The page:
Update: Positive Resolution at Rio Garment (Tailgate Clothing)


We write to update you with good news about the Rio Garment factory, located in San Pedro Sula, Honduras. The Rio Garment workers will now be paid all of the money they are legally owed, fully resolving university code violations at this factory. We want to recognize the essential contribution of Tailgate Clothing to this positive outcome: Tailgate has contributed $450,000 to a fund, established by the WRC, to compensate the Rio workers and this contribution was crucial to making the workers whole.  

Rio Garment, a supplier of university-licensed apparel, unexpectedly closed in August of last year. The factory failed to pay $1.3 million in legally mandated compensation to more than 500 employees, including wages, severance and other benefits. To make matters worse, the factory owner had been deducting money from workers’ paychecks, to be paid to the government insurance fund, and pocketing it instead. Extensive efforts to compel the owner to pay proved fruitless. As we reported to you late last year, the WRC has been working with Tailgate, the licensee that produced at Rio Garment, and with other buyers, to secure financial support sufficient to get the workers the money they are legally owed.  

I am pleased to report that sufficient contributions have now been made to pay workers 100% of the amount they were due when the factory ceased operations. The WRC is finalizing preparations to distribute the funds to the employees. We have targeted April 27 to 29 to carry out this work. 

Central to the favorable resolution of this case was Tailgate’s response to the WRC’s call for corrective action: Tailgate recognized its obligation, under university labor codes, to ensure that workers are paid the compensation they are legally owed and honored that obligation. Tailgate was not the largest customer of Rio Garment, but it made the largest contribution to the workers.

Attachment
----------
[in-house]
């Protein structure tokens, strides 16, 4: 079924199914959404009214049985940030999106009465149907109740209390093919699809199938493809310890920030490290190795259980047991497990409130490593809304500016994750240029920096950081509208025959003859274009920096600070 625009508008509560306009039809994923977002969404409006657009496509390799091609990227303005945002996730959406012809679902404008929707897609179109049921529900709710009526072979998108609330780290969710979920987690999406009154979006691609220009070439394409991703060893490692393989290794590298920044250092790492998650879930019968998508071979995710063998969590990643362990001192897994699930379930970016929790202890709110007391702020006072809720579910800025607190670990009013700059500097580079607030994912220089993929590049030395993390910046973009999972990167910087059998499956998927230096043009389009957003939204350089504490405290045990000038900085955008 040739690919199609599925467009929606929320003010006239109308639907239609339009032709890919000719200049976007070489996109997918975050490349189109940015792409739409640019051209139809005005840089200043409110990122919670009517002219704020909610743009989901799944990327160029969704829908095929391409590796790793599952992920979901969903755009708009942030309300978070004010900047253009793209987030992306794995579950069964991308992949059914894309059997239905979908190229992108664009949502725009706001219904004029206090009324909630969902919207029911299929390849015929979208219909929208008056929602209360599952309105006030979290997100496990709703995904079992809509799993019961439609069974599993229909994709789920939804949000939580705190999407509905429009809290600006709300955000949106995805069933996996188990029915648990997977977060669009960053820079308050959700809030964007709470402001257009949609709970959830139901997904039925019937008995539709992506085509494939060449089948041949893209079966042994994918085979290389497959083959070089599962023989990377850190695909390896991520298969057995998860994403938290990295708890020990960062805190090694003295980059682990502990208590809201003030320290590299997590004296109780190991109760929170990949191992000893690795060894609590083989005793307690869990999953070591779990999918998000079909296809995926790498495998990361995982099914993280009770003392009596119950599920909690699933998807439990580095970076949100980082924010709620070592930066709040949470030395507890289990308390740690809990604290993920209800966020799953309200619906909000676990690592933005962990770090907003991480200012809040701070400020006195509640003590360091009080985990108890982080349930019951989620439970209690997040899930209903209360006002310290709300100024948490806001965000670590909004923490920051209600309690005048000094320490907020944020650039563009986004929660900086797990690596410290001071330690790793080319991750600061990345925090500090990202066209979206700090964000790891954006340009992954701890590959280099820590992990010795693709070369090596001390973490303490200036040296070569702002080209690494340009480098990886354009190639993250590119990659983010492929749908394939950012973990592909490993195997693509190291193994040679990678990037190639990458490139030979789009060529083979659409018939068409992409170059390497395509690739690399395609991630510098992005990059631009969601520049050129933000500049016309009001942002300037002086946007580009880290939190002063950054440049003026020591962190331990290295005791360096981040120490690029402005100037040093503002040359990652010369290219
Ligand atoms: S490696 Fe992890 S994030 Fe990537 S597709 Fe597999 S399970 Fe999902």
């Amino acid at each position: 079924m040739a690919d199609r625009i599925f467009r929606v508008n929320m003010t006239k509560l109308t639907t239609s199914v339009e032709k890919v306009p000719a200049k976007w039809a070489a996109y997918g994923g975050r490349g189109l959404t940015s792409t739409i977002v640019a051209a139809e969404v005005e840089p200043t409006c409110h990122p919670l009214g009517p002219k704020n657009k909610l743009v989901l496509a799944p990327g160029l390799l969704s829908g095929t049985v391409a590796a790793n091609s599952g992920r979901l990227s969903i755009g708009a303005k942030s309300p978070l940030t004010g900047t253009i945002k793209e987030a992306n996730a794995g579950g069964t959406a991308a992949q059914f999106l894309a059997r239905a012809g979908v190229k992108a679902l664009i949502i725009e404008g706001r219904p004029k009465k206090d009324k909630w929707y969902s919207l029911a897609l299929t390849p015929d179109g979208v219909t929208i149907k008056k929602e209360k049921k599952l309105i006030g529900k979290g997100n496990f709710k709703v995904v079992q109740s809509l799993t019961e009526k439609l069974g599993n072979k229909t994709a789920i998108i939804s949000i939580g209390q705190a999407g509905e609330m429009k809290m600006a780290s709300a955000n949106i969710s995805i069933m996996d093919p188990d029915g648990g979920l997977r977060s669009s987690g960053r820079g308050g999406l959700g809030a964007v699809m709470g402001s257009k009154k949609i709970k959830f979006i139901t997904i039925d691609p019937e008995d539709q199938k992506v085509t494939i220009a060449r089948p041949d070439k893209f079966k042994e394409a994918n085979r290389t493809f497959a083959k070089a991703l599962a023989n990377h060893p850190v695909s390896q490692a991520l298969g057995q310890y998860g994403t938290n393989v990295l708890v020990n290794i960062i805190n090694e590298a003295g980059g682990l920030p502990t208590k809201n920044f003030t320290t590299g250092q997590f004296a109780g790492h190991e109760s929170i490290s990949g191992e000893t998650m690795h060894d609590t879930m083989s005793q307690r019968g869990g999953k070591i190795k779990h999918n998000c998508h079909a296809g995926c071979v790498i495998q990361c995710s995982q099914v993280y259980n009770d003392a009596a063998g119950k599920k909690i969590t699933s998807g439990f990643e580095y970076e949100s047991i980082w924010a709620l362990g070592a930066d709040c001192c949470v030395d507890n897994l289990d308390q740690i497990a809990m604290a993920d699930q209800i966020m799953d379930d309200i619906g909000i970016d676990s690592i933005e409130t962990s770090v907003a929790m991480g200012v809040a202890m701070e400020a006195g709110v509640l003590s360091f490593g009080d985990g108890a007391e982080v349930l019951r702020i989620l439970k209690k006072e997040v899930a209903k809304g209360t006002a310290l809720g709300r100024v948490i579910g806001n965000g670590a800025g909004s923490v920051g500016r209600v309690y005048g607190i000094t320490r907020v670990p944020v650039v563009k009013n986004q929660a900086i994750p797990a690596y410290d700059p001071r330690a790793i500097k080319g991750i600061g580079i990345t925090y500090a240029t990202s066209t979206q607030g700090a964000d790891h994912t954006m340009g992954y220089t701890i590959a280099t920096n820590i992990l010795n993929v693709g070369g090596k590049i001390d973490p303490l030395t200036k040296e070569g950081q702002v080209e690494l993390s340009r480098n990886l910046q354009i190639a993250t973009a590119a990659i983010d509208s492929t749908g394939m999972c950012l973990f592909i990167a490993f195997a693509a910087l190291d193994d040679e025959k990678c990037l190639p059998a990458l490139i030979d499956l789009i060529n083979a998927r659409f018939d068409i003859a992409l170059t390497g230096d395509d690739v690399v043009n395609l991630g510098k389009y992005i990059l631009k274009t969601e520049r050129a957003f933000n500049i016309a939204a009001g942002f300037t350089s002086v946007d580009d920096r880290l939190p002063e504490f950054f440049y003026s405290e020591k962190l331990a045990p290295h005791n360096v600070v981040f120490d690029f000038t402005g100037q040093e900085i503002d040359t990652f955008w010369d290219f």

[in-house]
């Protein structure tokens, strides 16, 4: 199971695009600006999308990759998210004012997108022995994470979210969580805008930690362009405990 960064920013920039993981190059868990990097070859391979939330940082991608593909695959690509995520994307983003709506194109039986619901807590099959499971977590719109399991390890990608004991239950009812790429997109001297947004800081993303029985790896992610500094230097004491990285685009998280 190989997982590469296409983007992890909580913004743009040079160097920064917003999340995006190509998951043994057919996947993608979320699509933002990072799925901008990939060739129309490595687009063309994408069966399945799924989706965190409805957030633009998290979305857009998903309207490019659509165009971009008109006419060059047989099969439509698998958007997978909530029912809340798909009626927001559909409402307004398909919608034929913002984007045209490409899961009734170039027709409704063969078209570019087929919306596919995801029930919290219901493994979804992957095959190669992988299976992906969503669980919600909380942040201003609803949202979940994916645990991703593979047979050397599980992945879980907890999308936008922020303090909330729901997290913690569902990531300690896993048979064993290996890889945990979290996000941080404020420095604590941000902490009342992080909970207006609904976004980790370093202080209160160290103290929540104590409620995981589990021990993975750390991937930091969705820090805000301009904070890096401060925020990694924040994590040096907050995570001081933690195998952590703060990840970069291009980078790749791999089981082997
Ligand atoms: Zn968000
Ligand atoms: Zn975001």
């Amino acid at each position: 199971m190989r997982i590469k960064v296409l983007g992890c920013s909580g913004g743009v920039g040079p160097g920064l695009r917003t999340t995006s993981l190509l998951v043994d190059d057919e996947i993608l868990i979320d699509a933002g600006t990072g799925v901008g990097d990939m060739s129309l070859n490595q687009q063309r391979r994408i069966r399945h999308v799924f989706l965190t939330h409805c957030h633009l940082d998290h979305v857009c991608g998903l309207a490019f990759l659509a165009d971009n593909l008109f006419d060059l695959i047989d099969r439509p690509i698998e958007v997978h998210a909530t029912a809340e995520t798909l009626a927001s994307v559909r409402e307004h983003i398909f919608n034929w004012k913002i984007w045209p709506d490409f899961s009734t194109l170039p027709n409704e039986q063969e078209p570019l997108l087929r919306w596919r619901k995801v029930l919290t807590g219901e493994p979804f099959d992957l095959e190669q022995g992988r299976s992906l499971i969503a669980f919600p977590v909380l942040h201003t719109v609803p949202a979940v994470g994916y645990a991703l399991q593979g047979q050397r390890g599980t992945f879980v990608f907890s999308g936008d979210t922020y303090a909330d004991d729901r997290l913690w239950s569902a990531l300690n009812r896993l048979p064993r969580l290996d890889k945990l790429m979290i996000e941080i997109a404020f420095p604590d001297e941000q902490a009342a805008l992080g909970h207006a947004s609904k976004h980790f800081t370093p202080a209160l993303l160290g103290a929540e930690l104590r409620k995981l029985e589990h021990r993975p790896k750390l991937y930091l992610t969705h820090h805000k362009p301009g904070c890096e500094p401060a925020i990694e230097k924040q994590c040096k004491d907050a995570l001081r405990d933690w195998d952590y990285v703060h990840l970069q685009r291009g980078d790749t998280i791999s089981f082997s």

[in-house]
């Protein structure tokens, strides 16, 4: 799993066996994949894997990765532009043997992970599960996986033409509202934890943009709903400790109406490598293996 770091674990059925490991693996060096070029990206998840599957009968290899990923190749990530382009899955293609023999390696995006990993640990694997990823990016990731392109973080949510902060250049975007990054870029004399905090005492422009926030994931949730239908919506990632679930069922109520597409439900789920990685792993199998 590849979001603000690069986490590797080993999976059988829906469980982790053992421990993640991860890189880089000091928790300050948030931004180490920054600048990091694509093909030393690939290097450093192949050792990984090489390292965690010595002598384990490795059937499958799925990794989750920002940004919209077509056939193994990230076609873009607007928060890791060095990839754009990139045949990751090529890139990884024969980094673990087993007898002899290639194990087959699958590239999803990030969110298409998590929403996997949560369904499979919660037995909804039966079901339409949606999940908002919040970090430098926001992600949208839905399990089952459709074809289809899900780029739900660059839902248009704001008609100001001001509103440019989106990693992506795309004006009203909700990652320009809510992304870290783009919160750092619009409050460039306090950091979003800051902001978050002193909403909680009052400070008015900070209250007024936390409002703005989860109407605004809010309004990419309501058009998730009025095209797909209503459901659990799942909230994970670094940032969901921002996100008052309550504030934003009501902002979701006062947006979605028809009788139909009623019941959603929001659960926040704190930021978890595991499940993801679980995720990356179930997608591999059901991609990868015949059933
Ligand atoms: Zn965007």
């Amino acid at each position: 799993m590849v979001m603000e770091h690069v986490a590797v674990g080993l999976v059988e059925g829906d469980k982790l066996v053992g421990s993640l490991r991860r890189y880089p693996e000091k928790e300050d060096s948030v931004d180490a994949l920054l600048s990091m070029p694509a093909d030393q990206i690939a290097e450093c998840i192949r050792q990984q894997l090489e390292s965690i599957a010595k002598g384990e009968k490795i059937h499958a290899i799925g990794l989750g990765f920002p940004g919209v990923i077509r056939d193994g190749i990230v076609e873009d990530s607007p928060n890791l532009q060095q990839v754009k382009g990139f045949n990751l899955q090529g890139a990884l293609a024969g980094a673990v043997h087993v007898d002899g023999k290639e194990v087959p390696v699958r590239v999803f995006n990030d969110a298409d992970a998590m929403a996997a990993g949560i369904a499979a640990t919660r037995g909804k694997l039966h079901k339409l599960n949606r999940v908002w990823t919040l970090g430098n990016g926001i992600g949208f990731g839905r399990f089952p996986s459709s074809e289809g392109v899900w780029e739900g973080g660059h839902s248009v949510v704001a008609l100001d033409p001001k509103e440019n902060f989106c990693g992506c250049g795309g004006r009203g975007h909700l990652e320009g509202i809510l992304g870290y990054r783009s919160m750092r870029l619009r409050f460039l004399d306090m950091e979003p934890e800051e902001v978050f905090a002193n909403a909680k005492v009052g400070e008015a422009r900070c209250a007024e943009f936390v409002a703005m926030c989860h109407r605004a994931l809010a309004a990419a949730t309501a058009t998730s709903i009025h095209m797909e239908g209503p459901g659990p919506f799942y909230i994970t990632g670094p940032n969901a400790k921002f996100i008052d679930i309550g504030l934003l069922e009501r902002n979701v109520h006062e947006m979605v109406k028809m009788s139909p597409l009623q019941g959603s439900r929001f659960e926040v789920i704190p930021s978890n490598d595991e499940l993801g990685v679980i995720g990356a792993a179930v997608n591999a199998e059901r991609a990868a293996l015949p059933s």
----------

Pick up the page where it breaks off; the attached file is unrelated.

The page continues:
Fortunately, the WRC was able to secure substantial commitments from other, non-collegiate buyers, so that the entire burden did not fall on Tailgate. This includes a contribution from Gap, Inc. of $419,000 and $120,000 from Gildan Activewear. Gap and Gildan also deserve credit for stepping up to aid the workers and correct the violations committed by their supplier. In addition, workers received $321,000 in proceeds from the liquidation of assets (mainly sewing machines) remaining in the factory building after the closure. In total, $1,310,000 will be paid to the workers (less legal fees the workers agreed to pay to the attorney who handled the liquidation and modest payments to factory managers also owed compensation). 

This fully remedies the code violations at Rio Garment. Workers will receive an average of more than US$2,500 (about ten months’ pay), money that will enable the workers and their families to escape destitution and move forward in their lives with a modicum of economic security. 

As we’ve reported in the past, failure of employers to pay legally mandated compensation is a chronic and widespread problem in the garment industry, especially in cases of sudden factory closure. Often, the violations go unaddressed and workers never receive the compensation they earned. In countries like Honduras, which have no unemployment insurance, and where wages are too low for most workers to build savings, legally mandated severance is all workers have to fall back on. When workers are robbed of these earnings, the consequences for them and their families are often severe and long-lasting. 

As you know, it is a priority of the WRC to ensure that workers in these cases are paid what they are owed, even when the factory owner cannot be compelled to pay. Because of the strength of university labor codes, we have increasingly been able to achieve this goal. In total, the WRC has now helped workers around the world secure more than $24 million in various forms of back pay – worth the equivalent of $70 million in local purchasing power in the countries where these workers live. 

It should be noted that Rio Garment also marks the first time that Gap, one of the world’s most important garment retailers, has agreed to contribute money to make workers whole in a case involving a contract factory. This shows how the leadership of universities, in maintaining and enforcing strong labor standards, is helping improve the practices of corporations in the broader garment industry. 

Once the distribution of funds to the Rio Garment workers is completed, we will issue a more detailed report on this case. In the meantime, please let us know if you have any thoughts or questions. 

Scott Nova
Executive Director
[email protected]